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Peoria County Budget Holds Taxes Steady, But ‘Wage Pressures’ Loom

210921 Peoria County board.jpg
Peoria County Government
Peoria County Board Chairman Andrew Rand, left, speaks during a Sept. 9 meeting as county clerk Rachael Parker and county administrator Scott Sorrel listen. The board is expected to vote on the 2022 proposed budget at its Oct. 14 meeting.

The Peoria County board is expected to vote on the 2022 budget at its Oct. 14 meeting.

Despite higher-than-normal staff vacancies and increasing payroll obligations, Peoria County Administrator Scott Sorrel contends the county is in good financial condition.

Sorrel said the recommended county budget for 2022 keeps the property tax rate unchanged at $0.8241 per $100 of equalized assessed value. That will produce about 25% of the $118.6 million in projected revenue.

“For the vast majority of property owners and taxpayers in Peoria County, we represent about 10-12% of the total property tax bill,” said Sorrel. “That will vary depending on whether you live in a municipality or you live in the unincorporated areas, and which school district you might live in.”

Sorrel said projected expenditures of $121.9 million still constitutes a balanced budget, with the roughly $3 million gap covered by a planned “spend-down” of reserves for some capital projects.

“A good example of that is: in our motor fuel tax fund, we accumulate dollars to do a road project,” he said. “Then once we have enough dollars in reserves saved up for that road project, then we go ahead and spend the money when we do the road project.”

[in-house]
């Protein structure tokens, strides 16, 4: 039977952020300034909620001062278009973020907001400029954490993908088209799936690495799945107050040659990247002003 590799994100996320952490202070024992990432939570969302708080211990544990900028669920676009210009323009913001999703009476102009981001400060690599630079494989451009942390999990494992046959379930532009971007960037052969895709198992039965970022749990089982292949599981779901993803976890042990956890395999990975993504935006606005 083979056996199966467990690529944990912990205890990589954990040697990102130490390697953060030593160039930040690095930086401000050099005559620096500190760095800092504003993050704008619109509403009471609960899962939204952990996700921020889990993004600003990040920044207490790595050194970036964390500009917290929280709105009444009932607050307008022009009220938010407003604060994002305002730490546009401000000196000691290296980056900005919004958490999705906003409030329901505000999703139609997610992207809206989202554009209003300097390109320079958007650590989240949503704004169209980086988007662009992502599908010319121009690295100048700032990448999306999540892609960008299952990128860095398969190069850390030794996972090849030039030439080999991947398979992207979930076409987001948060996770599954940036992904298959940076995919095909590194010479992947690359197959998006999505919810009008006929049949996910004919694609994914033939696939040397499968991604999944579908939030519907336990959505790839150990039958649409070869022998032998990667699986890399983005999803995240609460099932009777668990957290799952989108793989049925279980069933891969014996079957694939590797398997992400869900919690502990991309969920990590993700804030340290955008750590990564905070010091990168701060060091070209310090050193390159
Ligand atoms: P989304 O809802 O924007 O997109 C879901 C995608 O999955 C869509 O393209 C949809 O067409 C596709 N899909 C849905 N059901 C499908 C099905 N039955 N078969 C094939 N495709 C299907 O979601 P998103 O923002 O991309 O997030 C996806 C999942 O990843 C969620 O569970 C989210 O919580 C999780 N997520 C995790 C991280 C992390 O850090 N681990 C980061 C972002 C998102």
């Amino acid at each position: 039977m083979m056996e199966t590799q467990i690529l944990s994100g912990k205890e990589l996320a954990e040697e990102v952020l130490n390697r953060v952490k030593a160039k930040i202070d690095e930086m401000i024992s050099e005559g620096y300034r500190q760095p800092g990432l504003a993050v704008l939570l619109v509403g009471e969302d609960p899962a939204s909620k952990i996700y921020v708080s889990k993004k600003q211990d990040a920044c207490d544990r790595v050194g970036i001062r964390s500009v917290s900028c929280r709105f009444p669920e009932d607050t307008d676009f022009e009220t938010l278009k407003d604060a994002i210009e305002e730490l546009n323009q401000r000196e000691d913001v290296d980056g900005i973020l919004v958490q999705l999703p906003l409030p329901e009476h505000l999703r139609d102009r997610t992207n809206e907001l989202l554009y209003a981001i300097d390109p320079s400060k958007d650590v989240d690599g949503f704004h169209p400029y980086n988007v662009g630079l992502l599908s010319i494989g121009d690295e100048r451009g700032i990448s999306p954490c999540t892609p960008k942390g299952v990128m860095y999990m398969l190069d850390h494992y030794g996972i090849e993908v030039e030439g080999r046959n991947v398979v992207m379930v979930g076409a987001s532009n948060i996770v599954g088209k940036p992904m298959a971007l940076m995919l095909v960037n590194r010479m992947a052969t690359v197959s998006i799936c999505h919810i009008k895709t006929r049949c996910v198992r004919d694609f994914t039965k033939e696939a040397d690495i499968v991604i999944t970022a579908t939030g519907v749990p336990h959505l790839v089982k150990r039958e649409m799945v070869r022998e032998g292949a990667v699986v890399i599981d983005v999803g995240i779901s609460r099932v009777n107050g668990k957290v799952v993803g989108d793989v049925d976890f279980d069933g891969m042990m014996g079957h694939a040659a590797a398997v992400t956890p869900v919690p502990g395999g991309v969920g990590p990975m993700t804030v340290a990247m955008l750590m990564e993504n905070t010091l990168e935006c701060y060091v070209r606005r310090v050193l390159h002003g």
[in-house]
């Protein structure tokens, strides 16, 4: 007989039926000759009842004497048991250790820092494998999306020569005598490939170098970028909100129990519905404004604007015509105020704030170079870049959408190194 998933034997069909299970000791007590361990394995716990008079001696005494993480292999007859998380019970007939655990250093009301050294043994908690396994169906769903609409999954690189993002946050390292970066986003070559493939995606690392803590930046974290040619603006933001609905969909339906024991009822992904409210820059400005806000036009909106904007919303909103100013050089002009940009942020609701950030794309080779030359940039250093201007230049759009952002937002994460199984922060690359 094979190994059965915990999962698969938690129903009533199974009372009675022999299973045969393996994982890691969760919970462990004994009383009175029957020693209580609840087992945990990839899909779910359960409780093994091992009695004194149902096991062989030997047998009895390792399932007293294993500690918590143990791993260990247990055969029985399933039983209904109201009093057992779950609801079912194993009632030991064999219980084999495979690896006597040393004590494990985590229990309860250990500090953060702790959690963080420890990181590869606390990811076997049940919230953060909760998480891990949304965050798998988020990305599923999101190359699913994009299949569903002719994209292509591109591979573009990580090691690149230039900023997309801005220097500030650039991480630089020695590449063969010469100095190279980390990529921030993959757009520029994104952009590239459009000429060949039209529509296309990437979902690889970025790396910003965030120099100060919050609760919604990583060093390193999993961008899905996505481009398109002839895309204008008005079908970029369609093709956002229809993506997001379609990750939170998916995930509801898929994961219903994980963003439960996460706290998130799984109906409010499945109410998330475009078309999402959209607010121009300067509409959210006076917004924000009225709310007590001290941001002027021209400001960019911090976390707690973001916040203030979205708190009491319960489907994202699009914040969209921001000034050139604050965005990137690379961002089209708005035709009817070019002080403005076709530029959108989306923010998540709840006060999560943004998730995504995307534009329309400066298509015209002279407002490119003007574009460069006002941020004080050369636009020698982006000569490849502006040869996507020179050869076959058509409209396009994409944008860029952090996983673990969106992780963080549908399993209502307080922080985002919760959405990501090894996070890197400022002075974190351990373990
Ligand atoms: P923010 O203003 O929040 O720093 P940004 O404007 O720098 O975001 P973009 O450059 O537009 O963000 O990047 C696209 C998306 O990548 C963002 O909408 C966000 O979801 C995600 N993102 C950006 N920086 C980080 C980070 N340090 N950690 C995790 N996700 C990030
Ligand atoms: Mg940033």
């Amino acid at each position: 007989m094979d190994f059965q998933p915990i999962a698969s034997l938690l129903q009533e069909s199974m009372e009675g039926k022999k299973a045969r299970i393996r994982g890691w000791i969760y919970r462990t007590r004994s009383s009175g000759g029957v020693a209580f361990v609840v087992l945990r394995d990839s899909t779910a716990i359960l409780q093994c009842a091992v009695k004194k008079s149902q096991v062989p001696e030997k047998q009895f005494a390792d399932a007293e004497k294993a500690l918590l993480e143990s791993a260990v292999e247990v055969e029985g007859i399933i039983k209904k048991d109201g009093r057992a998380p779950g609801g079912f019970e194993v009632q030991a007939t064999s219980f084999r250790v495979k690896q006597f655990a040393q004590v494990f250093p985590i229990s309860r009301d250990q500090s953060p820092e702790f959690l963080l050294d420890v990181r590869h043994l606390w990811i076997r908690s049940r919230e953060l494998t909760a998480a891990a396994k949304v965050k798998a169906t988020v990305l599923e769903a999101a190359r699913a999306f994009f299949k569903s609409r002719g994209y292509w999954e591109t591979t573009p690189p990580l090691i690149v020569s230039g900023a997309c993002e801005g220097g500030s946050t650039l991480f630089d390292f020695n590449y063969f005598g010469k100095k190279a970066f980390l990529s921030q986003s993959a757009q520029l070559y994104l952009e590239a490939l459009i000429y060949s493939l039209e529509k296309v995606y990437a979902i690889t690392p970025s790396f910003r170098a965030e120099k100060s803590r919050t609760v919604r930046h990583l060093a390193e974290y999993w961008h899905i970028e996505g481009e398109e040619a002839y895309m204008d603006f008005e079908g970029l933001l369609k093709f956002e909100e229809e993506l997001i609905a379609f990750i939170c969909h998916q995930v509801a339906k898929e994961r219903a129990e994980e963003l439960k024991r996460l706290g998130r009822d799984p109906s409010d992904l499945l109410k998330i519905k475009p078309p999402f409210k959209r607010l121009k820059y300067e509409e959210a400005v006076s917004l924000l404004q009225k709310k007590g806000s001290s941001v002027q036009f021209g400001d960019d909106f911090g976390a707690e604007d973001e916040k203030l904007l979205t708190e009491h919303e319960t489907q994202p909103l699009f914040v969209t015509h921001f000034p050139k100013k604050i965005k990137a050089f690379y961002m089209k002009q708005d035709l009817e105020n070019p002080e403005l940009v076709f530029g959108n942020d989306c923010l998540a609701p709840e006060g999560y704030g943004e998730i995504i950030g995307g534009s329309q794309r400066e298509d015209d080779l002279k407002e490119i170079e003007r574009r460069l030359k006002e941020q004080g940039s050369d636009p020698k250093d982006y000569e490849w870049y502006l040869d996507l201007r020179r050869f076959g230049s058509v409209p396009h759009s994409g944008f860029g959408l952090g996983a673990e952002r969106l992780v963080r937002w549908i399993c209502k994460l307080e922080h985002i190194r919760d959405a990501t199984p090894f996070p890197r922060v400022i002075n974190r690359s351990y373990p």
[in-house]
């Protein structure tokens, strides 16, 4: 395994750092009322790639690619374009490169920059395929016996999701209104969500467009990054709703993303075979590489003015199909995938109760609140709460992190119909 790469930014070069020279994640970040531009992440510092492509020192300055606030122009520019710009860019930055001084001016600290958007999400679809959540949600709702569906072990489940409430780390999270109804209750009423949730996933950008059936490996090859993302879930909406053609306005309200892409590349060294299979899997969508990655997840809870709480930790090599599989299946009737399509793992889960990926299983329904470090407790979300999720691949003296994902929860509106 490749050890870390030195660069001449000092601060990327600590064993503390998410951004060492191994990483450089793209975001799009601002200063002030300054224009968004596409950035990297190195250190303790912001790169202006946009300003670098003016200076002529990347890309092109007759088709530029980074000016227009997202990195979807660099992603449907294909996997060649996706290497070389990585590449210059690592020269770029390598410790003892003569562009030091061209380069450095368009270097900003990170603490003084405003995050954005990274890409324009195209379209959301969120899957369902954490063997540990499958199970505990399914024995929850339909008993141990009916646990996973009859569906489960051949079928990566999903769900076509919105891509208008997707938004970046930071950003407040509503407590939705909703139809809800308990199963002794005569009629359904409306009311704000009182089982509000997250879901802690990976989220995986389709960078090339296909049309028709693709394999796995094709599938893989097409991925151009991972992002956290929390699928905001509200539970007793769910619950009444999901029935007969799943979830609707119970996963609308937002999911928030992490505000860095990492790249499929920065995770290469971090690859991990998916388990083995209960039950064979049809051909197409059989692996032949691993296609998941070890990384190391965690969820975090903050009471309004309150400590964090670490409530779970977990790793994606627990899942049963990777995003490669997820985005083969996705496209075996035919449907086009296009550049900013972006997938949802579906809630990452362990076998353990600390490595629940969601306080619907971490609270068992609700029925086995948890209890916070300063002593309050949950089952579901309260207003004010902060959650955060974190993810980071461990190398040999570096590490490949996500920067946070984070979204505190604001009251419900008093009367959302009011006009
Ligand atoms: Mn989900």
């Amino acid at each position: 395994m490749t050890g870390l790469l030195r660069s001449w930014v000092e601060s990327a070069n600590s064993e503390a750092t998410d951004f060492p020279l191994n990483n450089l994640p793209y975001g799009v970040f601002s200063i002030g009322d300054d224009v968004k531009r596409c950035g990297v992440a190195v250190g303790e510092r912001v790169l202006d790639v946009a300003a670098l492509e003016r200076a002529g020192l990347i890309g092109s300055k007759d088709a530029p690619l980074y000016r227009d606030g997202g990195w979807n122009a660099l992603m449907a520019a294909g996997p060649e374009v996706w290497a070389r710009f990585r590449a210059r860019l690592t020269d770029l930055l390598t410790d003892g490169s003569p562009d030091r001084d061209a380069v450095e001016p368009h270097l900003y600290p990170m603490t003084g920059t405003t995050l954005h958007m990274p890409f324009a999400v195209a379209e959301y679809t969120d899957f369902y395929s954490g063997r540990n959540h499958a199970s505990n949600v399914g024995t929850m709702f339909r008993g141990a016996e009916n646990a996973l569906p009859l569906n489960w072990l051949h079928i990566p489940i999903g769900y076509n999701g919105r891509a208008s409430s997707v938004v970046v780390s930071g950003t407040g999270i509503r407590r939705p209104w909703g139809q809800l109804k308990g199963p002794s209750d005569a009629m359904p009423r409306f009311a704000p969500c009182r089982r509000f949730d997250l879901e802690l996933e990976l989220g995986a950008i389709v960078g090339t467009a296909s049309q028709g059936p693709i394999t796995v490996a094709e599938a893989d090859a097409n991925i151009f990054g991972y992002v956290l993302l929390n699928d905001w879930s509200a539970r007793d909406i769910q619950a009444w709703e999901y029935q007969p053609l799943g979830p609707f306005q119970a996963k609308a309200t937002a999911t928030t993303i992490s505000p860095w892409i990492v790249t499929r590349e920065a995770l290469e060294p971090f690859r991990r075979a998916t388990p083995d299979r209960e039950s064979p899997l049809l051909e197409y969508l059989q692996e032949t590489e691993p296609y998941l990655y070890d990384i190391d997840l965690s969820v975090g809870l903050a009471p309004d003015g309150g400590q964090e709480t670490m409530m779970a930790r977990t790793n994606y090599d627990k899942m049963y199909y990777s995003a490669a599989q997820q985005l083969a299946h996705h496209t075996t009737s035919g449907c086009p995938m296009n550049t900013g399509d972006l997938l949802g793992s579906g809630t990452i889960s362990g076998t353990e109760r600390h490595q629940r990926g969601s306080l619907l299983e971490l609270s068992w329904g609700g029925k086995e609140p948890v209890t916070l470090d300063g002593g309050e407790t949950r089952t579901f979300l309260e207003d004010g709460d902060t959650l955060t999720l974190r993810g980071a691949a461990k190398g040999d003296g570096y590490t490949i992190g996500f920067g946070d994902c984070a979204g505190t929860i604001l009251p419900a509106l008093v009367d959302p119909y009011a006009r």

Sorrel said the current budget figures do not take into account potential use of the county’s $34.8 million in American Rescue Plan Act funding for 2022, should the board choose to appropriate any of that money.

But he also acknowledged the county will need to direct some of the 33% in general fund reserves toward addressing the employment dilemma.

“We’ve got about 655 or so positions budgeted, and 12% of those positions across the entire organization are vacant at this time,” he said. “That's above average for us; we don't typically see vacancy rate that high, and it's directly attributable to being able to recruit prospective employees into those vacant positions.”

Sorrel said the staffing issue is most glaring in the sheriff's department, particularly in corrections. He said recently approved collective bargaining agreements with deputies, lieutenants, and corrections officers included base wage increases.

“Another example that we've had to address is with some of our maintenance engineer positions in our facilities department,” said Sorrel. “We've just had some natural turnover due to retirements, and we've seen that we've had to increase the starting wage just to get qualified applicants so that we could fill those vacancies.”

Sorrel said he believes the forecasting of future county finances will allow the county to absorb increased employment expenses.

“We feel very comfortable recommending to the county board that the general fund is going to be financially solvent for the rest of the decade, based on our current projections,” he said.

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